Posted by: Nicholas Davis | March 11, 2009

There’s no such thing as a crystal ball

Fred Wilson has a great piece on his blog about being asked to speak about “the technologies and technology strategies that he thinks will be especially significant moving forward”. He decided to avoid making predictions in favour of advocating getting down and dirty with the technologies and opportunities available today. I heartily agree!

As I wrote in my reply to his post, we were just discussing in our team how it seems that most people, when they decide a course of action in life or business, are actually not choosing an option today – rather, they first decide what the future will look like and work backwards, letting their idea of the future be the key determinate of what they should do now. But, as Fred points out, given that we definitely can’t know the future (and the number of bad predictions out there), that’s almost the equivalent of abdicating decision-making to pure chance. Fred’s audience want him to help them make decisions by reinforcing a particular view of the future that cannot be known.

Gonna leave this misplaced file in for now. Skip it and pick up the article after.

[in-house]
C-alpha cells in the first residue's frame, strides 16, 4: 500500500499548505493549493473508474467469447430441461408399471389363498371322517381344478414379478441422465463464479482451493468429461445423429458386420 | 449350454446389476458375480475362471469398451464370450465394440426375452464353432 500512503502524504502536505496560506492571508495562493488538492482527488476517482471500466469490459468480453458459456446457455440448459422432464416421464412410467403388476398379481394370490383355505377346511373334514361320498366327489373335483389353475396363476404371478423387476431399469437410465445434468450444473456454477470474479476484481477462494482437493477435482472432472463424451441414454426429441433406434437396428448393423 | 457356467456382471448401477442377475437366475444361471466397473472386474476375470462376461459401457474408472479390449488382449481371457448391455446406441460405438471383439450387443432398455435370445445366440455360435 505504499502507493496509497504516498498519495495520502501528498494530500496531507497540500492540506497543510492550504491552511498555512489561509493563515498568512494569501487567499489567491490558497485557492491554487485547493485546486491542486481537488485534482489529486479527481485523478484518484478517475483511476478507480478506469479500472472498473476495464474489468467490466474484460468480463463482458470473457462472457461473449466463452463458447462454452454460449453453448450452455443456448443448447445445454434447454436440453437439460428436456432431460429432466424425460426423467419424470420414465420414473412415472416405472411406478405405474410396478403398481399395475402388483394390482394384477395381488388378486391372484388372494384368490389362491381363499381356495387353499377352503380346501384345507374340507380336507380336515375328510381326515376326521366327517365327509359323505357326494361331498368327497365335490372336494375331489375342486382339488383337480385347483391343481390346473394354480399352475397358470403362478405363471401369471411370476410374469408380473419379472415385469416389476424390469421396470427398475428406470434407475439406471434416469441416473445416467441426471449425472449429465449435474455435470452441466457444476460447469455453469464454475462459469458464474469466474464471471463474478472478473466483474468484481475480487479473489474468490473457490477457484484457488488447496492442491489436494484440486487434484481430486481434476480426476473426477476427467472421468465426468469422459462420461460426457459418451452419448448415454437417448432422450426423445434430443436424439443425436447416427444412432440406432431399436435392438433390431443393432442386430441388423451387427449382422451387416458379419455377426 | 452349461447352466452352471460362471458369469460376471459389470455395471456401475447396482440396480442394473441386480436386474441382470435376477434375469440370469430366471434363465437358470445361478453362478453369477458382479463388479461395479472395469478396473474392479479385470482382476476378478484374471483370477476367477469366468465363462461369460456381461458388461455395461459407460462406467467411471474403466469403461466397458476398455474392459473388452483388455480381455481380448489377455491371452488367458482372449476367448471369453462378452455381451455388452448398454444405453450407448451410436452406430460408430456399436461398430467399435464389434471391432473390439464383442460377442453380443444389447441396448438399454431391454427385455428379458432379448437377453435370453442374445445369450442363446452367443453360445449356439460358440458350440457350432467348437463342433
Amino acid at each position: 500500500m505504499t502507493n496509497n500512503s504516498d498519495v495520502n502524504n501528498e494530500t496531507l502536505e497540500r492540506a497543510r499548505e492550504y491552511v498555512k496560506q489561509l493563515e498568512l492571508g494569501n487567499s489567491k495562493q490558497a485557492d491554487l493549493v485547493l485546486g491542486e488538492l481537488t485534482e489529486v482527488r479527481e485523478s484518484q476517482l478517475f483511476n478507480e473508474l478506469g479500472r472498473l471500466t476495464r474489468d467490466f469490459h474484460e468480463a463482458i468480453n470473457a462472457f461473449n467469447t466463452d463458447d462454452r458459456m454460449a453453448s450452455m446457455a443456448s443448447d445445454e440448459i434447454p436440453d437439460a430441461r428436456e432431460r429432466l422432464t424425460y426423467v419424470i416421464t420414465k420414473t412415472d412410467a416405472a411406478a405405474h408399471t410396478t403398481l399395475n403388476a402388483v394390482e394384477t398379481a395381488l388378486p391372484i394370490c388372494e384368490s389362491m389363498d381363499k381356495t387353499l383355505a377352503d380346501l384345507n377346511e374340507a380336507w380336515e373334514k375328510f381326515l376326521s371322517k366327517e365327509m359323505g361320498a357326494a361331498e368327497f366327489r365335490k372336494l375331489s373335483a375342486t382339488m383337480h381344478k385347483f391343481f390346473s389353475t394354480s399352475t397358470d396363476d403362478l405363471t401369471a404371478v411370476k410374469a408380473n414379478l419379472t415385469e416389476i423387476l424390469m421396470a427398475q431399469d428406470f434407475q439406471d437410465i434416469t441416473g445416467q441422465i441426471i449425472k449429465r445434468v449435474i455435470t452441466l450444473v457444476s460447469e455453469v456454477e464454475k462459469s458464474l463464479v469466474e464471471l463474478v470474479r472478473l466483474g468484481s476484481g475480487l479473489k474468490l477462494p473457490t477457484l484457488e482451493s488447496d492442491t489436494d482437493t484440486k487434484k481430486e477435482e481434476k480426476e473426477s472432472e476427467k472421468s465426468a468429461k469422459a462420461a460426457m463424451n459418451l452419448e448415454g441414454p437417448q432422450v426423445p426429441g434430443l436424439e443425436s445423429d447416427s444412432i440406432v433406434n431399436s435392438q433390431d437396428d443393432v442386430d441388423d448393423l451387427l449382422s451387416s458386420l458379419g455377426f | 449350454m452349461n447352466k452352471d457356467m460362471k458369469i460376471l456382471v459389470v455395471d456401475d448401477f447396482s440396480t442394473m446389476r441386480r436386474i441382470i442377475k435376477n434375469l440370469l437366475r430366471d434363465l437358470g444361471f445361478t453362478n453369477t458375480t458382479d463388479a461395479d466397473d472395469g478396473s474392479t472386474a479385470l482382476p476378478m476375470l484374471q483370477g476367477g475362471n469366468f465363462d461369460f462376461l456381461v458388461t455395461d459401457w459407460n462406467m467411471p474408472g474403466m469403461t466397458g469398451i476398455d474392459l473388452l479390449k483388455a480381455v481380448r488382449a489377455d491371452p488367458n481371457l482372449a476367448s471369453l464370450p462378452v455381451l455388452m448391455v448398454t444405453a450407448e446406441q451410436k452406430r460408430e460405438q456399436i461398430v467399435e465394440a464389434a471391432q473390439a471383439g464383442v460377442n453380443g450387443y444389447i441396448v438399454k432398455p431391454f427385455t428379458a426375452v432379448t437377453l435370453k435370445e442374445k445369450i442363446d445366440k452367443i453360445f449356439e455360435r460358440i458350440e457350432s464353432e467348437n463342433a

A better approach, as Fred points out, is to firmly bring decision-making into the present, decide what you will do now, and in that way learn more about how the world is currently working.

However you shouldn’t completely ignore the future, particularly for big investments with long-term effects. In these cases, it’s important to appreciate the fact that multiple futures could evolve based on key sources of uncertainty, then look to hedge positions, create maximum optionality (small investments and many decision-points) and so and so forth. And you should always remain aware that a major event could still wipe everything out and it wouldn’t be your fault, and you shouldn’t let an unknown future stop you from taking a courageous decision. The world is uncertain and we just have to live with it.

Investing in being robust, understanding uncertainty and learning from today are much more important than trying to second-guess the future in my opinion, but unfortunately I don’t see many organisations or people operating that way. In my mind, scenario planning can help in ensuring robustness, spurring optionality and appreciating uncertainty, but it isn’t a technique for predicting what will come. That way lies false confidence and danger, danger.

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